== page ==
After children, we barely had time to remember our names let alone keep up on the arts. Something about that lost time always has me remotely anxious about the possibility of alien scientific observational abductions or parallel lives. Where exactly were we and what were we doing all that time that seemed impossibly franticly activity and emergency-laden? And yet I cannot remember more than a blur of movement punctuated by tears of joy, terror and pride

But now that the kids are mostly grown, I have the yearning to re-immerse myself in the creative world, enjoy the spirit of human expression. Toward those efforts, I spent some time last year checking out a few friend-recommended and friend-curated gallery openings around town and in the city, OMC Gallery of Contemporary Art in Old World, Huntington Beach, and Coagula Curatorial in Los Angeles, to name a couple, for discovering up and coming and/or lesser known artists. I also went to the locally notorious Sawdust Art Festival in Laguna Beach for the first time, though I have lived in Southern California for over 35 years, in addition to a few visits to to the biggies of museums like Los Angeles County Museum of Art to see the Stanley Kubrick installation and later the World Cup soccer exhibition, as well as the Huntington Library, the latter for the first time.

These discrete instances have stirred the hunger for more to colorize my thoughts and the sensibilities the way only the arts can. This year will continue the gradual immersion back into the b/c (before children) life with even more live music performances both classical and rock I enjoyed the latter part of last year, more art appreciation opportunities and more movies.

I read this a few weeks ago, but thought a blog post about the Sundance Festival projected favorites of the year would both offer readers who missed it a heads up and manifest my intention to sit in theaters more (so I get to see an entire movie rather than portions that I happen to walk in on when the rest of the family is vegging before the tube). There are several movies on the list I’m excited for, but of course Mistress America attracted my attention by the title alone. Not much has been released about this Noah Baumbach collaboration with Greta Gerwig (Francis Ha), other than the one or two lines of plot–college freshman gets yanked from solitude into wacky escapades by her future relative–and that it is scored by Indie pop duo Dean Wareham and Britta Phillips (who I listened to and enjoyed in researching this short review).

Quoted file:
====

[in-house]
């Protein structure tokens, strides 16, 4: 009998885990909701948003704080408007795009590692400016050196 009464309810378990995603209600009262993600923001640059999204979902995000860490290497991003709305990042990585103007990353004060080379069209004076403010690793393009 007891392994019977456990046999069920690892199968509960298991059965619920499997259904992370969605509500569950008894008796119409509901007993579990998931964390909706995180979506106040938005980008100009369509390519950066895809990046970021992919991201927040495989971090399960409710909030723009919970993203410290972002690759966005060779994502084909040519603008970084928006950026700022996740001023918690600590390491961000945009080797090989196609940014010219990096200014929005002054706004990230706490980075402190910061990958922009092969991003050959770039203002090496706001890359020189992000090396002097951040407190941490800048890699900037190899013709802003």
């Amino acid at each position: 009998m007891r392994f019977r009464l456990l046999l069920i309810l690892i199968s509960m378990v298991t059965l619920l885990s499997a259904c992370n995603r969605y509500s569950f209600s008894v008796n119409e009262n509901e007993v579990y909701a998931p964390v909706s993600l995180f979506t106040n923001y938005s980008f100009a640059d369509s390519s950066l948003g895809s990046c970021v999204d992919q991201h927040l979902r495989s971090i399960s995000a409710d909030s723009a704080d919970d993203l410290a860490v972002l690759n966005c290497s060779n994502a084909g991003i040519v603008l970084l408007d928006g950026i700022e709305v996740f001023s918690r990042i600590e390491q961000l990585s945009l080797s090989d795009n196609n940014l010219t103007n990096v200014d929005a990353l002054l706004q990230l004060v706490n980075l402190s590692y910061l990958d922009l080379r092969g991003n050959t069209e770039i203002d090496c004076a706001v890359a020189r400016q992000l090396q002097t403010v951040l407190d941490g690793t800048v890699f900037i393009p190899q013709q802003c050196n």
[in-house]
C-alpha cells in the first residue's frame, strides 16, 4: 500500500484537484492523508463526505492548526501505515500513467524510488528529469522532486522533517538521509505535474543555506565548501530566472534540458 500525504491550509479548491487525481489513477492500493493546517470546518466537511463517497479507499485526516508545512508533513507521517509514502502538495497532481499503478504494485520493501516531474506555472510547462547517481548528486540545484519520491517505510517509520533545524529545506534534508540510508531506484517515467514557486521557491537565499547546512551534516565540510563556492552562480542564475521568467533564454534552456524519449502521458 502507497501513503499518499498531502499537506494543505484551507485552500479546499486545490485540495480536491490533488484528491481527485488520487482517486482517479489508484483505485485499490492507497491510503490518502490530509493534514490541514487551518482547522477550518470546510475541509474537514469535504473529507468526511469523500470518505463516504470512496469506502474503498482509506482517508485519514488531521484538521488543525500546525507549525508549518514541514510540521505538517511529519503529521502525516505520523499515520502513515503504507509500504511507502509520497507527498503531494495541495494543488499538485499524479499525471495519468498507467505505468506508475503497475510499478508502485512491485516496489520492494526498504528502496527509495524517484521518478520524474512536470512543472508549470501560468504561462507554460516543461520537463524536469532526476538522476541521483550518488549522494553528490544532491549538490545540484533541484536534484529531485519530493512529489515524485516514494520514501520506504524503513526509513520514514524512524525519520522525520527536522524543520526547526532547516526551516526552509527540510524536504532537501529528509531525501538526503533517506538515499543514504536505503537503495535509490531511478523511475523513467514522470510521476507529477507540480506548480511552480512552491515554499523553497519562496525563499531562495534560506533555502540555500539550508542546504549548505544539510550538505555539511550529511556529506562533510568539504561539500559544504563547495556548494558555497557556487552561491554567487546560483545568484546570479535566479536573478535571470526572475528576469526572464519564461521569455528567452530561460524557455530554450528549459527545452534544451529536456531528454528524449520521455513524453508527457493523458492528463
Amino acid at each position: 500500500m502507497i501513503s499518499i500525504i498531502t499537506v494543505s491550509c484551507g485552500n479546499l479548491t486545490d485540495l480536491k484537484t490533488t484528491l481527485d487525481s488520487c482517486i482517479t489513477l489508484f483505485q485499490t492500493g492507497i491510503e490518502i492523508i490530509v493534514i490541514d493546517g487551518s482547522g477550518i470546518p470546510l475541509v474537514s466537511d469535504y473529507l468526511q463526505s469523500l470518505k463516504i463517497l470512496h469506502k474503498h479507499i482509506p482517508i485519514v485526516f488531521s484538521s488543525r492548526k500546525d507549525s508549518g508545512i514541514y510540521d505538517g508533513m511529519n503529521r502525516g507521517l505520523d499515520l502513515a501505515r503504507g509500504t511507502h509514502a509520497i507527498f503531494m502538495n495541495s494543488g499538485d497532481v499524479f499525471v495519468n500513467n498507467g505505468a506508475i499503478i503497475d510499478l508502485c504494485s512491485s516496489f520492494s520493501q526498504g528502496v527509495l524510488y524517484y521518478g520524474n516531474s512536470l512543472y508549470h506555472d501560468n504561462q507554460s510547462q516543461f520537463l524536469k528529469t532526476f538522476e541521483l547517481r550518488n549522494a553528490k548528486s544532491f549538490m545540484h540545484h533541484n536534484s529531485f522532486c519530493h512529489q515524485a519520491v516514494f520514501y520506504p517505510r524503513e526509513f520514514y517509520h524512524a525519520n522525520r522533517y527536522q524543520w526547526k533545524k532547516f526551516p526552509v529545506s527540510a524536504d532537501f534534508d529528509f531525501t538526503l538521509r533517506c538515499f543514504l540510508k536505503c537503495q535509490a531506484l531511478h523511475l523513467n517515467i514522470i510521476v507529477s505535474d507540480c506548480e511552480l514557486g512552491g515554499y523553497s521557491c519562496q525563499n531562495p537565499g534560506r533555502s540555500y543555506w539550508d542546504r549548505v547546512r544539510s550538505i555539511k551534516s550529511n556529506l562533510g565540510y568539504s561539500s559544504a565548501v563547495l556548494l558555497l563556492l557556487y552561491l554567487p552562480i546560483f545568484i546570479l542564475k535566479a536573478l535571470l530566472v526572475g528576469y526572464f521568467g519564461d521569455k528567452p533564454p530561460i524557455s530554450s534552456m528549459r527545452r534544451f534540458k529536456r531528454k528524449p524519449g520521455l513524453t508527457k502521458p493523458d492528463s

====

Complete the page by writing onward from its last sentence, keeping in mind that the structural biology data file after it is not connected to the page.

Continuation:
Curious title for the plot snippet published, which entices me to watch for enlightenment. In what context is “Mistress” used, as owner, object of desire, or illicit interloper? And is the future step sister the mistress with that title or is America called a mistress, titled by mistress as form of address? I get distracted by this sort of thing. Like everyone else, however, I’ll have to wait and see.

Hope for all those not working (I am, but contentedly so) it is a down day, down on the couch or in the armchair that is, watching movies or football or the garden grow, whatever relaxes. Peace.

Picture Me Picturing You

Man is the only picture-making animal in the world. He alone of all the inhabitants of the earth has the capacity and passion for pictures . . . Poets, prophets, and reformers are all picture-makers, and this ability is the secret of their power and achievementsy: they see what ought to be by the reflection of what is, and endeavor to remove the contradiction.
Frederick Douglass

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Edward Jean Steichen’s Gloria Swanson

In manipulating the presentation of information in a photographic negative, the Pictorialists injected their own sensibility into our perception of the image—thereby imbuing it with pictorial meaning.